> trivializes, if not ignores, the causative, initiating role of desire and
> choice. Mainstream science is woefully inadequate in dealing with social
> studies because it does not have the right tools (though this is easily
> fixed, with the right attitude). Desire and choice are *not* products but
> causes. (Actually, I should clarify - and this *is* important - systems
> theorists and some physicists talk about the notion of 'boot-strapping', the
> implication being that desire is as much a product as it is a cause, but for
> the sake of brevity, I won't get into that on this post.)

In other words, the philosophy of the scientists is preventing them from
using the appropriate tools.

> We need a new approach to science - a paradigm shift, if you will - one that
> recognizes that we are missing a key link, without which we are being held back.
> In some recent studies on consciousness, people are increasingly refering to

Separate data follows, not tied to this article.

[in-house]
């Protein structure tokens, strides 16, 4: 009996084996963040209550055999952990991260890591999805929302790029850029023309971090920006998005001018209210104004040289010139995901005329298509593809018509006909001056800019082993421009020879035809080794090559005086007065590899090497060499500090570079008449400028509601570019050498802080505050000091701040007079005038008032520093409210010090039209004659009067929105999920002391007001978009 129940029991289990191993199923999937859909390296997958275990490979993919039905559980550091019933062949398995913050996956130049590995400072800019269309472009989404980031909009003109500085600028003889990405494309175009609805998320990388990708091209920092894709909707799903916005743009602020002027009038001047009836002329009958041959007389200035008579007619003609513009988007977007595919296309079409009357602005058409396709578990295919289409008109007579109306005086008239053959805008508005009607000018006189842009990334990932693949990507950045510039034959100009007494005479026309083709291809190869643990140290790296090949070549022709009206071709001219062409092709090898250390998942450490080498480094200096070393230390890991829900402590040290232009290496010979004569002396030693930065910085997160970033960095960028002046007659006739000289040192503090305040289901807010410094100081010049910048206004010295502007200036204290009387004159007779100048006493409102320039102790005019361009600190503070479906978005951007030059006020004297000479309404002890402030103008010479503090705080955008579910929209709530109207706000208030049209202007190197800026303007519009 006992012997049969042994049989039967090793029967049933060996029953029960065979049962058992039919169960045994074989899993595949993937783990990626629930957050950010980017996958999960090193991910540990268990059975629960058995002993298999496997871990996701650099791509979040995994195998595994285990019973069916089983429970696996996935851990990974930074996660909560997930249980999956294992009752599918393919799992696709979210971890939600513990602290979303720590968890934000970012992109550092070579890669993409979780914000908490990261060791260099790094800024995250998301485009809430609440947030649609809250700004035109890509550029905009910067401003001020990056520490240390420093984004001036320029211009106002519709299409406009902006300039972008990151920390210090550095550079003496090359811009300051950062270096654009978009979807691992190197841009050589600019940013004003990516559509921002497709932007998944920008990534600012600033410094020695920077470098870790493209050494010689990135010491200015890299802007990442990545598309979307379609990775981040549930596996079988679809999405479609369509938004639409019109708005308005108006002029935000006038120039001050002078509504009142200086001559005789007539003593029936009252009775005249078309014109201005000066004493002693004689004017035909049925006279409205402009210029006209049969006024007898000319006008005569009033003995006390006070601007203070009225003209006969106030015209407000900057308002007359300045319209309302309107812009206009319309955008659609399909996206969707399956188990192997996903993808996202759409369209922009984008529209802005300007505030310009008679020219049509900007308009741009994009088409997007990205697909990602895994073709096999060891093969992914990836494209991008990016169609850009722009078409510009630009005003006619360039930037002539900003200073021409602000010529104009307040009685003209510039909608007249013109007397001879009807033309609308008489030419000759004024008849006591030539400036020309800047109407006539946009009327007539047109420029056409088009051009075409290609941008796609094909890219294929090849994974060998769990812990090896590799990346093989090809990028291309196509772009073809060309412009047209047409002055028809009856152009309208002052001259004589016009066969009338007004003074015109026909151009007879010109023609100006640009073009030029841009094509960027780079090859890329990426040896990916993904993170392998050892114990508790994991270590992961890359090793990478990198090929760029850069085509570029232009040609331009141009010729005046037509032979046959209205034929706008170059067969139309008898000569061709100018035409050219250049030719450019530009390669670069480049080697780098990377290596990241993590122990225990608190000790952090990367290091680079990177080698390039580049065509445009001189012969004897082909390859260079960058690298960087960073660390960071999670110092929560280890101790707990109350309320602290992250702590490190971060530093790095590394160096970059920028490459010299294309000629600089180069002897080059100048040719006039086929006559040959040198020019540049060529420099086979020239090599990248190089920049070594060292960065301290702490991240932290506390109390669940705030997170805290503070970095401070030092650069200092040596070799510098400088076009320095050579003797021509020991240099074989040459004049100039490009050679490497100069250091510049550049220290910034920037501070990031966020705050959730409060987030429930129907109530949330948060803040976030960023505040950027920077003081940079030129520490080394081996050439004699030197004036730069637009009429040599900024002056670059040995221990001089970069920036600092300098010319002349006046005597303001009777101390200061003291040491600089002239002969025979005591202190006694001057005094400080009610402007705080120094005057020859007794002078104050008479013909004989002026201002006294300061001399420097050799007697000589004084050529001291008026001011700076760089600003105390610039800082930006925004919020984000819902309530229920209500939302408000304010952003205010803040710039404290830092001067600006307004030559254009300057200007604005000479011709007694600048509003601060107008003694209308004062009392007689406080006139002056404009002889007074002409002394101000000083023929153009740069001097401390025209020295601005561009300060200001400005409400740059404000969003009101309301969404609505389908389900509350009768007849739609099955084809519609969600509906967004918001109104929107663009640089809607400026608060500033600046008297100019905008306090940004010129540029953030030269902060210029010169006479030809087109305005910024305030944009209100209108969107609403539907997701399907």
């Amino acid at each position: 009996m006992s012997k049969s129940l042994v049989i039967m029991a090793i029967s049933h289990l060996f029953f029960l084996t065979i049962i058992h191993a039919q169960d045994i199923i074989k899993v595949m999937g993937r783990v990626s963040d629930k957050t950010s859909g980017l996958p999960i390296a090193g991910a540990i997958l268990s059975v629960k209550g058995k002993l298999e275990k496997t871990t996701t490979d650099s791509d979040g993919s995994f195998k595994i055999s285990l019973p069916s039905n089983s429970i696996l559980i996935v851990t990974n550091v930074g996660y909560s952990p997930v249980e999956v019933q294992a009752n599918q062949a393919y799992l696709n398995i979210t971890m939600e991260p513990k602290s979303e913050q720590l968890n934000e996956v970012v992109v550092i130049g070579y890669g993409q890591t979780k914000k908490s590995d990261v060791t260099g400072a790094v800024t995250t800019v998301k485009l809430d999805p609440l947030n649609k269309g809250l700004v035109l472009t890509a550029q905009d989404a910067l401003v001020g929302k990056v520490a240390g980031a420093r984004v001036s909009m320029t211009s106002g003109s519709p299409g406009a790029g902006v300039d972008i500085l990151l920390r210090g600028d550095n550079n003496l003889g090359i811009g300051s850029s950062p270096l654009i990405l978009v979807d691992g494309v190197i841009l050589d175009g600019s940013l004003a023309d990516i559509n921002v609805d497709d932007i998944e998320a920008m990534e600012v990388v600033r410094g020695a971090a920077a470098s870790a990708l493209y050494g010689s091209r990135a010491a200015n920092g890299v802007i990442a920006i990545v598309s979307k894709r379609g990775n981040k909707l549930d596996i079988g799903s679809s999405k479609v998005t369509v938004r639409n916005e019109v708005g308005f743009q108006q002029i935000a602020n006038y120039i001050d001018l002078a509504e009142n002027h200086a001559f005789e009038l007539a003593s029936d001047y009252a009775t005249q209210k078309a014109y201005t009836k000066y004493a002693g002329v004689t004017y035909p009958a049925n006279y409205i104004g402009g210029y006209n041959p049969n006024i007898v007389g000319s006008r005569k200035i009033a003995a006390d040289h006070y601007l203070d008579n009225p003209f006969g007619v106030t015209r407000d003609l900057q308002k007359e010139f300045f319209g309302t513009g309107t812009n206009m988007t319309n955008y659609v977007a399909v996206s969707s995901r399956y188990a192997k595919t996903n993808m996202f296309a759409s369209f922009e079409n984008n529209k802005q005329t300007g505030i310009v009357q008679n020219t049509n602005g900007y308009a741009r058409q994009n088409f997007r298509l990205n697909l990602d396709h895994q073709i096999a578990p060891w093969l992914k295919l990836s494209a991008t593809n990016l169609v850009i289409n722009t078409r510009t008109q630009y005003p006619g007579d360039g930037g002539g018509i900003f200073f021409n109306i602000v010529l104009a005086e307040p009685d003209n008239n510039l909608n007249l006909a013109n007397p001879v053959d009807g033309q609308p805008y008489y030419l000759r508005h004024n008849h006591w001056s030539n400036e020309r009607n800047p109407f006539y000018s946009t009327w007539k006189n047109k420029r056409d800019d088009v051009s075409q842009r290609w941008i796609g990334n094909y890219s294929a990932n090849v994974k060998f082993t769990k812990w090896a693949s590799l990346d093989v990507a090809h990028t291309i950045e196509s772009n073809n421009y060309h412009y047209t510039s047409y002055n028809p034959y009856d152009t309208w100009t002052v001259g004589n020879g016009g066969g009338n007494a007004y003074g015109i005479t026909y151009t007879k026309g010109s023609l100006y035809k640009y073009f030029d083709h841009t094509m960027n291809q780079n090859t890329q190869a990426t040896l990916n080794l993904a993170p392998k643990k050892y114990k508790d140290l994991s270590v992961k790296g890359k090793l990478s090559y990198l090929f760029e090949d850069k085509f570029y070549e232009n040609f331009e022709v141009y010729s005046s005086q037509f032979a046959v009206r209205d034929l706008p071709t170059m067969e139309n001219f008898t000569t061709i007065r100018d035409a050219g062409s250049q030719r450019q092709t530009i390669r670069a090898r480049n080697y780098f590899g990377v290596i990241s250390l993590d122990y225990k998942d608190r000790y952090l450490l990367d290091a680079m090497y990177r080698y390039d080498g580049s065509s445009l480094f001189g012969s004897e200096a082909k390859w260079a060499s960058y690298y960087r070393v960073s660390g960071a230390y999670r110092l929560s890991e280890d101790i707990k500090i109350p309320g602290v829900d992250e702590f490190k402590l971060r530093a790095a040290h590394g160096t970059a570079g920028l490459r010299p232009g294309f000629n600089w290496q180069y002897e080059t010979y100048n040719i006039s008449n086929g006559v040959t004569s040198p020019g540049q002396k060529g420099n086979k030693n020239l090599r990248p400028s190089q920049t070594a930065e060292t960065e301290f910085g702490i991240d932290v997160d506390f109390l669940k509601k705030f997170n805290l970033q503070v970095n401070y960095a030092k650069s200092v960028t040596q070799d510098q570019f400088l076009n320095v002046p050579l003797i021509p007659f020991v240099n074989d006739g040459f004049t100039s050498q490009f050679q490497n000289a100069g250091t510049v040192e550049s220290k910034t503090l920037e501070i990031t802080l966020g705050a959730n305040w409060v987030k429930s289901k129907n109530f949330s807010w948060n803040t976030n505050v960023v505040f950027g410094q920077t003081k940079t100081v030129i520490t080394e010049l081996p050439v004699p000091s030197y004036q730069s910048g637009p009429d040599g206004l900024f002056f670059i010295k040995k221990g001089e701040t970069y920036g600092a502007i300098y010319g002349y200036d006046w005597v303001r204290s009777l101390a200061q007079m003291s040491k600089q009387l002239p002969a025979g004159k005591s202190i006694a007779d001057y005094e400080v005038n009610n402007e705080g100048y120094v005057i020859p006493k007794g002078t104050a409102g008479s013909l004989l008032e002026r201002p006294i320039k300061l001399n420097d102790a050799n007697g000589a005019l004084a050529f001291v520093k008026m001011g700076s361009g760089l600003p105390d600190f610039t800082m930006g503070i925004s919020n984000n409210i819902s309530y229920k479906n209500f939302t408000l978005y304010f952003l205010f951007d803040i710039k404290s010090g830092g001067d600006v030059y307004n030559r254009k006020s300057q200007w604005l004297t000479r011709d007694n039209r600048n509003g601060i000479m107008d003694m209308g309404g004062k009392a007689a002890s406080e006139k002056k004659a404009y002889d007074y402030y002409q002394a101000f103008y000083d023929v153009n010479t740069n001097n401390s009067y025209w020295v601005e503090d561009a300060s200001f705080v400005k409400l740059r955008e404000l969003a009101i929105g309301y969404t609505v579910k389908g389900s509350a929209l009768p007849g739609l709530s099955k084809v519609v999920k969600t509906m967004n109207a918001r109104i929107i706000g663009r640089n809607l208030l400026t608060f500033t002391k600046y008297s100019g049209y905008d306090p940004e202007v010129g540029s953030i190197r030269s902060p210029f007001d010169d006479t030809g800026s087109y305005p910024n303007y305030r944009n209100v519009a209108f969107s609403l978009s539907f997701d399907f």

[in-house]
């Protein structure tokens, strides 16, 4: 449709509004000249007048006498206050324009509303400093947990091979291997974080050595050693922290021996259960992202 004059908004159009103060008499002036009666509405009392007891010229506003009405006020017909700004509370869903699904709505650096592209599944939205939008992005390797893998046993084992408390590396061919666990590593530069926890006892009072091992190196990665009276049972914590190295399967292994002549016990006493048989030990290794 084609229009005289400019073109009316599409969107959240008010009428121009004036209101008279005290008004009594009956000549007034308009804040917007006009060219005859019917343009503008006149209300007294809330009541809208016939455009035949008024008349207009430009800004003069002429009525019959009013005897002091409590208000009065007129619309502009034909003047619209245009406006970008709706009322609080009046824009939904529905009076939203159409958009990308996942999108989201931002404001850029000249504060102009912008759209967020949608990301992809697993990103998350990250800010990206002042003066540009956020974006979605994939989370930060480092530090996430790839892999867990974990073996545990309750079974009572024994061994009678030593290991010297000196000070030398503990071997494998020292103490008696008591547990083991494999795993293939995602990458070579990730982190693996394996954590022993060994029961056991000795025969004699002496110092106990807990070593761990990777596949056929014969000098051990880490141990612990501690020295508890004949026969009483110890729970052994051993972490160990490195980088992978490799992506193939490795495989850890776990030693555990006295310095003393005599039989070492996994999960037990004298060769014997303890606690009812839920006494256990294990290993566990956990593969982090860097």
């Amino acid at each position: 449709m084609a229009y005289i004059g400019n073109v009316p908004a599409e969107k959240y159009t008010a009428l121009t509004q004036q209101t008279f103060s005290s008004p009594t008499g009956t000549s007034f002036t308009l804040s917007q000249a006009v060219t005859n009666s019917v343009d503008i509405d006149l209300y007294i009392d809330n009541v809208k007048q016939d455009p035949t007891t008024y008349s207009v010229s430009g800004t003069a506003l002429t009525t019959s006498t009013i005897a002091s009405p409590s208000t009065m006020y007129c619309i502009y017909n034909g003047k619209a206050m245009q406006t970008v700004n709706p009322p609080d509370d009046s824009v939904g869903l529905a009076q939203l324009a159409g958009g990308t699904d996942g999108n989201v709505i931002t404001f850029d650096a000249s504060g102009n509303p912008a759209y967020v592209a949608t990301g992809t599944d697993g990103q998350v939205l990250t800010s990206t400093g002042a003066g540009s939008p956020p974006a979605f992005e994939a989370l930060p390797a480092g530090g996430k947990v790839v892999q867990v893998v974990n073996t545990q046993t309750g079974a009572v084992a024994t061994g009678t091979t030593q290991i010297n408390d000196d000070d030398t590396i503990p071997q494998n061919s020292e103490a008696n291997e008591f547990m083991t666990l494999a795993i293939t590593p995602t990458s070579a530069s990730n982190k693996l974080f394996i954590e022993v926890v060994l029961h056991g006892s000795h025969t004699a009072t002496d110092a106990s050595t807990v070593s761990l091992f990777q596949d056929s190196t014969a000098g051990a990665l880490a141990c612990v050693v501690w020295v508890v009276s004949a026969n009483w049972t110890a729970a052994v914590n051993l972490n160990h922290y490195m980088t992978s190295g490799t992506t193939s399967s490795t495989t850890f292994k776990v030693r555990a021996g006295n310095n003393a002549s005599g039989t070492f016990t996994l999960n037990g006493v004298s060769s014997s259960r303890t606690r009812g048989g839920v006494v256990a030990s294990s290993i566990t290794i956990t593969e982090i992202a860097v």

> the
> need for a more inter-disciplinary approach, the importance of subjectivity,
> desire, qualia and choice. 'Intentionality' is a word that is often used now
> among scientists studying consciousness. People like David Chalmers are
> looking at the notion of consciousness as an irreducible, basic entity, like
> time and space.

There are some subtle quantum mechanical/General Relativistic effects
here. It is physically demonstratable that making a simple decision
takes about 0.3 seconds, while reaction time can attain 0.1 second.
Also, some recent research [1995 Scientific American] demonstrates that
there is a 0.2 second compensating factor between subjective time and
objective time. The net effect is this, EXPERIMENTALLY!:

Start to react Stimulus Reaction

This is plausible, considering the classical General Relativistic
electron. [I'm working off of 1950's math, HIGHLY UNPOPULAR because of
its implications.] In order to maintain sufficient smoothness on the
electron's motion, it is necessary for the electron to start accelerating
before the electromagnetic forces arrive.

I didn't say "before the change in the A-vector field arrives."
There's a big difference. The A-vector field, which is supposed to create